Depending on the films to be bonded, one or both rolls 62a and 62b would be cooled to keep the bulk of the film from overheating. To obtain the maximum cooling effect of these rolls and to assist in keeping the film laminate 80 flat while it cools down, a further roller may be provided to keep the film laminate 80 in contact with the cooled roll for as long as possible. Jets of cold air on the non-contact side of the laminate would also assist in cooling the laminate. In addition, further cooling rolls/surfaces may be provided.
Both FIGS. 2 and 8 illustrate close contact of the film material with rolls 62a and 62b which is accomplished by proper guide rolls and by feeding the film into the surface of the rolls under controlled tension. This procedure can be very important when laminating thin films subject to wrinkling and distortion. The close contact of the film with the rolls tends to "freeze" the film into flat, even form prior to reaching the bonding nip.
Having thus generally described suitable apparatus for carrying out the process of the present invention, reference will now be made to the following Examples illustrating preferred embodiments only.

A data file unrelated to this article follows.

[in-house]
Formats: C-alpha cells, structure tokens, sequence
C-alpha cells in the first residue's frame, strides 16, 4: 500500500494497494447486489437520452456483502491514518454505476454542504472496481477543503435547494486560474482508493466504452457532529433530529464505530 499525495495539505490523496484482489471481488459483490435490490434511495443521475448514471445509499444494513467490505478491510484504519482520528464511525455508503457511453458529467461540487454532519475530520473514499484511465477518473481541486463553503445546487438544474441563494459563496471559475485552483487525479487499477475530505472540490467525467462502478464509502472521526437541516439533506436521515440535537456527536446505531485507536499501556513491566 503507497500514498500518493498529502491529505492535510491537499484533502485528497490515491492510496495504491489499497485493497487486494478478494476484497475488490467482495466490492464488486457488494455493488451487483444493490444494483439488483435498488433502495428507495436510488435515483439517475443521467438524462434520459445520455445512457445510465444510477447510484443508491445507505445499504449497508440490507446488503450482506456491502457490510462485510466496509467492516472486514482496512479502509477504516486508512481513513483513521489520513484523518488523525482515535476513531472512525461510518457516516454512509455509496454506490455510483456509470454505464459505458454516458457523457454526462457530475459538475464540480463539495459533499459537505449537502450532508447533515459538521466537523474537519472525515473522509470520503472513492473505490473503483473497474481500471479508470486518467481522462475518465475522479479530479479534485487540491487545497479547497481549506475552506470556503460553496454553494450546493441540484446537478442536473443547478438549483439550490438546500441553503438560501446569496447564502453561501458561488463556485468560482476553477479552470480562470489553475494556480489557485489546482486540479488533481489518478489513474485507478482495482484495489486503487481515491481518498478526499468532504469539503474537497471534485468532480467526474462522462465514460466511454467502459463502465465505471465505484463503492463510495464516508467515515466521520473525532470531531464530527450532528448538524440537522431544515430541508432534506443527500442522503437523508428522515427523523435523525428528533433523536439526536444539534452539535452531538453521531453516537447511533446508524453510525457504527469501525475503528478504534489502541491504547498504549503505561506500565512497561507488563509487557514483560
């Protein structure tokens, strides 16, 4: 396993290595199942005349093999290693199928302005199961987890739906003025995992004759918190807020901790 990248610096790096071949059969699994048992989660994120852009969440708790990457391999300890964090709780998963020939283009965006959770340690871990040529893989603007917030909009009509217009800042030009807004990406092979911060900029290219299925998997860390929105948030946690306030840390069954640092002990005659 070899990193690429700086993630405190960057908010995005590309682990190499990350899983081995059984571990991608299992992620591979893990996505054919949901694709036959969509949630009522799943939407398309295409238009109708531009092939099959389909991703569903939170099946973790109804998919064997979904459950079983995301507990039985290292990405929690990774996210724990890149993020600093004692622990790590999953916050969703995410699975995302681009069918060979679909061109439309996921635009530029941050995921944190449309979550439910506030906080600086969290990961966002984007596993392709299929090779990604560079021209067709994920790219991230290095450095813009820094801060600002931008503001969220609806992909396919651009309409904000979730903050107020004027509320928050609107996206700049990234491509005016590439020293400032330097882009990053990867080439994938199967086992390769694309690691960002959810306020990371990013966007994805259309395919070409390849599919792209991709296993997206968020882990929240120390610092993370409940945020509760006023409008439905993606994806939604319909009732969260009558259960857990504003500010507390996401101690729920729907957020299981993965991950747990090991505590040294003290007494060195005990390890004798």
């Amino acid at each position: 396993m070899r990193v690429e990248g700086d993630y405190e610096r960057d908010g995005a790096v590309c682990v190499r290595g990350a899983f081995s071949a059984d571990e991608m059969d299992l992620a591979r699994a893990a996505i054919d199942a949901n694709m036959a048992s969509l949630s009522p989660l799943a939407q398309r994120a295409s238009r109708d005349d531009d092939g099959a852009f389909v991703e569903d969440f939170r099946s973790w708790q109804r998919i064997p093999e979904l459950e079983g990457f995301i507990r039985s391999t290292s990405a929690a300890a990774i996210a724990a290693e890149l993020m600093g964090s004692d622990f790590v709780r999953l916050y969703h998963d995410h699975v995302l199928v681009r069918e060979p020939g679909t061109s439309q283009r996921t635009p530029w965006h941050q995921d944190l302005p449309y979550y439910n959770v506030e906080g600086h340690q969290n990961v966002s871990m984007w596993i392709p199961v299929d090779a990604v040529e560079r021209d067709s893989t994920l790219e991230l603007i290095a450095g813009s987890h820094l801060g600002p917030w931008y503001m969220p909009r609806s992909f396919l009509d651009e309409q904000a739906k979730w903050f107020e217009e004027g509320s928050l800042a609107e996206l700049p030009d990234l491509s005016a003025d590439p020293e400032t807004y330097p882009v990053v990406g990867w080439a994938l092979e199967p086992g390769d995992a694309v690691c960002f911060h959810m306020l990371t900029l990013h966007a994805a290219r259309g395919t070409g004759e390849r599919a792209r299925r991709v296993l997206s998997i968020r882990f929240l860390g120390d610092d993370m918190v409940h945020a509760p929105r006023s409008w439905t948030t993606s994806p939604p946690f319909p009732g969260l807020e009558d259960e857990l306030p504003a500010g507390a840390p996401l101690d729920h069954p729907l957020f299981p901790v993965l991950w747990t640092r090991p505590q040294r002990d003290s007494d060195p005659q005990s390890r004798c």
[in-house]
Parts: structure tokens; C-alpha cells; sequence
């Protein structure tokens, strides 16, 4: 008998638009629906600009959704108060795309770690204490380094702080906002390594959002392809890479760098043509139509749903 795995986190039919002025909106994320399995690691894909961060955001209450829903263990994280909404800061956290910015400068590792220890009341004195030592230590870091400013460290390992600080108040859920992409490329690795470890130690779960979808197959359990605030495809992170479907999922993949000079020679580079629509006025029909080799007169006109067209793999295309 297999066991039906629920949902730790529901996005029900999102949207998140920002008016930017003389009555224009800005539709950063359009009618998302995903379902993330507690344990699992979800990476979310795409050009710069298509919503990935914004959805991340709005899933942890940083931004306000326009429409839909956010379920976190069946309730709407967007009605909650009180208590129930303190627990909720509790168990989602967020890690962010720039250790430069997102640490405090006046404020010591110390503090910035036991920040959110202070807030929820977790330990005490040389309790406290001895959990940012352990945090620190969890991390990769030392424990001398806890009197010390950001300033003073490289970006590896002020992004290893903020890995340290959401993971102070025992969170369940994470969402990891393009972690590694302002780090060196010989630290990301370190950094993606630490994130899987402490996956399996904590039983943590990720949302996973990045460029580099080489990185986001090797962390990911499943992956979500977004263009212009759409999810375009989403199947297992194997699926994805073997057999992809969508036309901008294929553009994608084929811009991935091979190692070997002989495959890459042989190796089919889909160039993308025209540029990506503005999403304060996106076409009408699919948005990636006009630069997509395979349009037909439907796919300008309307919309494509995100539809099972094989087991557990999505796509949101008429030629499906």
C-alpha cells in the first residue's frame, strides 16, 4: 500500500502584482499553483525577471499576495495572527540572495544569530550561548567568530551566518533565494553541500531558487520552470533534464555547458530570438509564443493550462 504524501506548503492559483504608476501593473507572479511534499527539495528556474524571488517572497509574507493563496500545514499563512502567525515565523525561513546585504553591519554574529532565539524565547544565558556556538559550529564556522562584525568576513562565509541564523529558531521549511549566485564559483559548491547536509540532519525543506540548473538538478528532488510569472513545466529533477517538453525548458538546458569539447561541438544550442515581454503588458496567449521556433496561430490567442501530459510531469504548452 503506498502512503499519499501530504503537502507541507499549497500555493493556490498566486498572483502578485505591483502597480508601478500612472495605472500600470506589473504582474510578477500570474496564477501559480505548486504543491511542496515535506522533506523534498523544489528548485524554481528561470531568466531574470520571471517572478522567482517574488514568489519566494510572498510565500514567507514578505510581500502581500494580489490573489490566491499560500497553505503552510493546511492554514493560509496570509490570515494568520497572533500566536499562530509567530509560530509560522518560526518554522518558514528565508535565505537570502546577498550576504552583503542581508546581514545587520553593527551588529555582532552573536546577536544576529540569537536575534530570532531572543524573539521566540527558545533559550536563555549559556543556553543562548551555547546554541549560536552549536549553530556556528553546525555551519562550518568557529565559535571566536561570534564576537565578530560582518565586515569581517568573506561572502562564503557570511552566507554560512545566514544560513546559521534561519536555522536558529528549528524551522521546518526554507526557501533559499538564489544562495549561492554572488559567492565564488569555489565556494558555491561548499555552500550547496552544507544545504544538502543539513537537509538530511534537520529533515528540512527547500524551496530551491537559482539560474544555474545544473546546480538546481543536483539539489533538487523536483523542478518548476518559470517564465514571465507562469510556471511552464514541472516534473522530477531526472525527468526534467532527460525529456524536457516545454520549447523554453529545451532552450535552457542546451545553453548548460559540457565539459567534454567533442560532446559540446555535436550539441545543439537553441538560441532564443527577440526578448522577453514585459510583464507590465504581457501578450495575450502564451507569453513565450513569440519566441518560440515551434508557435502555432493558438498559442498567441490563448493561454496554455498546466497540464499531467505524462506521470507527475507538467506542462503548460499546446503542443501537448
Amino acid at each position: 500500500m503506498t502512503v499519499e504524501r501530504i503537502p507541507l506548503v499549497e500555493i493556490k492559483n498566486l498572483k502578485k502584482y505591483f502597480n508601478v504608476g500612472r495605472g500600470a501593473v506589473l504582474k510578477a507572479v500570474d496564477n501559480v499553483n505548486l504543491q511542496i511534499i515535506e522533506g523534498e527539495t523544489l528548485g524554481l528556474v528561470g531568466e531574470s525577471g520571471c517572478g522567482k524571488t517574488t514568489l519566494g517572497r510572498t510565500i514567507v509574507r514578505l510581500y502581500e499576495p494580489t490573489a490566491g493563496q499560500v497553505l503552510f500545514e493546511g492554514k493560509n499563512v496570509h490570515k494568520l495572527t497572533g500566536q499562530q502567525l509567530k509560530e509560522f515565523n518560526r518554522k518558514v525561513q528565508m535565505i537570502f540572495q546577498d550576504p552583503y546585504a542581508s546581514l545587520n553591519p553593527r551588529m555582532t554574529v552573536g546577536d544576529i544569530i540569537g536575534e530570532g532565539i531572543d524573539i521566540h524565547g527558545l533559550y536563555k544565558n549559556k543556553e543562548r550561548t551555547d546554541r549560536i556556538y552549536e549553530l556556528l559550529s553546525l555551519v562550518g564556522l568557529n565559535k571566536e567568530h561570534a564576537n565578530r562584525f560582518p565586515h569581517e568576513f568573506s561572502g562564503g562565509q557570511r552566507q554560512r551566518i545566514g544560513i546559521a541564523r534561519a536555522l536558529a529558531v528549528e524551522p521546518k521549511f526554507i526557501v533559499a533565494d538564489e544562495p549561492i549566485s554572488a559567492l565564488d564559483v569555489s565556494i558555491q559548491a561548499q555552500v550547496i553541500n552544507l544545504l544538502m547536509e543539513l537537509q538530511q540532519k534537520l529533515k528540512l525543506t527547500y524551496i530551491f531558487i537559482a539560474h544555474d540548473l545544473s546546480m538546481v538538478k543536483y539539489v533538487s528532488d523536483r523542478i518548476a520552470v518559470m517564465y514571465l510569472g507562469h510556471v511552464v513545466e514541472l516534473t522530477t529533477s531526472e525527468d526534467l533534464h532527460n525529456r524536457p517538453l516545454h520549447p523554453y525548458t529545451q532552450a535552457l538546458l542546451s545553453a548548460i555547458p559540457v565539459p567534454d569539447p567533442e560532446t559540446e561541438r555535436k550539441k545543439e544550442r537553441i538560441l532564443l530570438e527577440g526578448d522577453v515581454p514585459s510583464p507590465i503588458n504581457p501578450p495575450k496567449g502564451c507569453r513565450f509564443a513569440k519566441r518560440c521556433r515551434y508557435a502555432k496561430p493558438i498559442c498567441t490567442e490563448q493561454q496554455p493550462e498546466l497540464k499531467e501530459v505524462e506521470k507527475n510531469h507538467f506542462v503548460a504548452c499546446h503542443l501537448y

In this series of Examples, various types of thermoplastic plastic film materials were bonded to various types of substrates (as described hereinafter) using the apparatus illustrated in the drawings. The purpose of these Examples was to produce laminates using the process of the present invention and to assess the bond strength and the bulk tensile characteristics, of the resulting laminates produced by the process.
In these Examples, the product designated "Sample A" employed high density polyethylene woven tape (15 × 15 tapes per square inch) fabric coated with low density polyethylene and which was bonded to an identical fabric substrate. Sample B was substantially identical to Sample A without the low density polyethylene coating. In Sample C, oriented polypropylene woven tape (15 × 15 tapes per square inch) fabric was bonded to an identical fabric substrate. Sample D utilized the same polypropylene product of Sample C, but in this case, was bonded to 50 pound per ream (basis weight) Kraft paper.
Examples 1 to 5 were carried out utilizing the burner arrangement of FIGS. 5 and 6, and in a bonding apparatus similar to that schematically shown in FIG. 1. Example 6 was carried out using the burner arrangement similar to that of FIGS. 3 and 4, again utilizing an arrangement similar to that of FIG. 1. The following Table I indicates the process conditions and the characteristics of the resulting laminates obtained.